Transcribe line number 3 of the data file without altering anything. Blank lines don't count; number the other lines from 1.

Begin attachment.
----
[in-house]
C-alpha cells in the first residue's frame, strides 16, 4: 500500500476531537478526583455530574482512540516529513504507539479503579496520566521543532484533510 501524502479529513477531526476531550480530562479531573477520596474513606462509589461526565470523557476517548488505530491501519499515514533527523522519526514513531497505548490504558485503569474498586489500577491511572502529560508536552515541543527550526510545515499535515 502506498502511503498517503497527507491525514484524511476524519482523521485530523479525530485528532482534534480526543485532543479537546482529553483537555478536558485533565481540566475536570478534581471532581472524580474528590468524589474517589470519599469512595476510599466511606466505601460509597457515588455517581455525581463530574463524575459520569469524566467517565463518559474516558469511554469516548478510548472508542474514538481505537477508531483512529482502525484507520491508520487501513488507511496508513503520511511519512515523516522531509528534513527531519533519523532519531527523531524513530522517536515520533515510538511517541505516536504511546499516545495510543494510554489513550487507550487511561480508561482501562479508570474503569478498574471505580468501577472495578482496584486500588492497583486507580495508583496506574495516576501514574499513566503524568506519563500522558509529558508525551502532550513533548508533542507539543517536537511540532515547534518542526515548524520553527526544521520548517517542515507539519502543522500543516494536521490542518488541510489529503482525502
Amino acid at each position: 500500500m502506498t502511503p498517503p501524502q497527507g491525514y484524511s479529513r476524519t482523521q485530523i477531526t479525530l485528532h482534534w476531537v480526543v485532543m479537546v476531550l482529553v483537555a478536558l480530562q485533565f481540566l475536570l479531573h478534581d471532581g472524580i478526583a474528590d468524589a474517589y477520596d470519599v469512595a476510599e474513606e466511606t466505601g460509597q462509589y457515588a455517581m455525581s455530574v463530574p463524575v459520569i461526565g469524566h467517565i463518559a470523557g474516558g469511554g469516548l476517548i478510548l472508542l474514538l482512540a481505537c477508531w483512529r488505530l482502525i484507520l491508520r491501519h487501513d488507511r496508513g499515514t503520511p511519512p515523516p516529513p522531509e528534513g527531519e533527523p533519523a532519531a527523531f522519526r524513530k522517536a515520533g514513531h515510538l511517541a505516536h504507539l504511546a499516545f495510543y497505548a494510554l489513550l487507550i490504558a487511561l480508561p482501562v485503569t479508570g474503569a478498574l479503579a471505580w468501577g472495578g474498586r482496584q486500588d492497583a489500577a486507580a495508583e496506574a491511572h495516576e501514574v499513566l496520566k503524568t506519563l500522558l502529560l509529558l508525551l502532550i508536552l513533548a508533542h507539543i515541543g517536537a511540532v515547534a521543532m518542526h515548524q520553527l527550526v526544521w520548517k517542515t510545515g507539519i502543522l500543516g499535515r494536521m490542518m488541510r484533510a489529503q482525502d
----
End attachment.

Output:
Amino acid at each position: 500500500m502506498t502511503p498517503p501524502q497527507g491525514y484524511s479529513r476524519t482523521q485530523i477531526t479525530l485528532h482534534w476531537v480526543v485532543m479537546v476531550l482529553v483537555a478536558l480530562q485533565f481540566l475536570l479531573h478534581d471532581g472524580i478526583a474528590d468524589a474517589y477520596d470519599v469512595a476510599e474513606e466511606t466505601g460509597q462509589y457515588a455517581m455525581s455530574v463530574p463524575v459520569i461526565g469524566h467517565i463518559a470523557g474516558g469511554g469516548l476517548i478510548l472508542l474514538l482512540a481505537c477508531w483512529r488505530l482502525i484507520l491508520r491501519h487501513d488507511r496508513g499515514t503520511p511519512p515523516p516529513p522531509e528534513g527531519e533527523p533519523a532519531a527523531f522519526r524513530k522517536a515520533g514513531h515510538l511517541a505516536h504507539l504511546a499516545f495510543y497505548a494510554l489513550l487507550i490504558a487511561l480508561p482501562v485503569t479508570g474503569a478498574l479503579a471505580w468501577g472495578g474498586r482496584q486500588d492497583a489500577a486507580a495508583e496506574a491511572h495516576e501514574v499513566l496520566k503524568t506519563l500522558l502529560l509529558l508525551l502532550i508536552l513533548a508533542h507539543i515541543g517536537a511540532v515547534a521543532m518542526h515548524q520553527l527550526v526544521w520548517k517542515t510545515g507539519i502543522l500543516g499535515r494536521m490542518m488541510r484533510a489529503q482525502d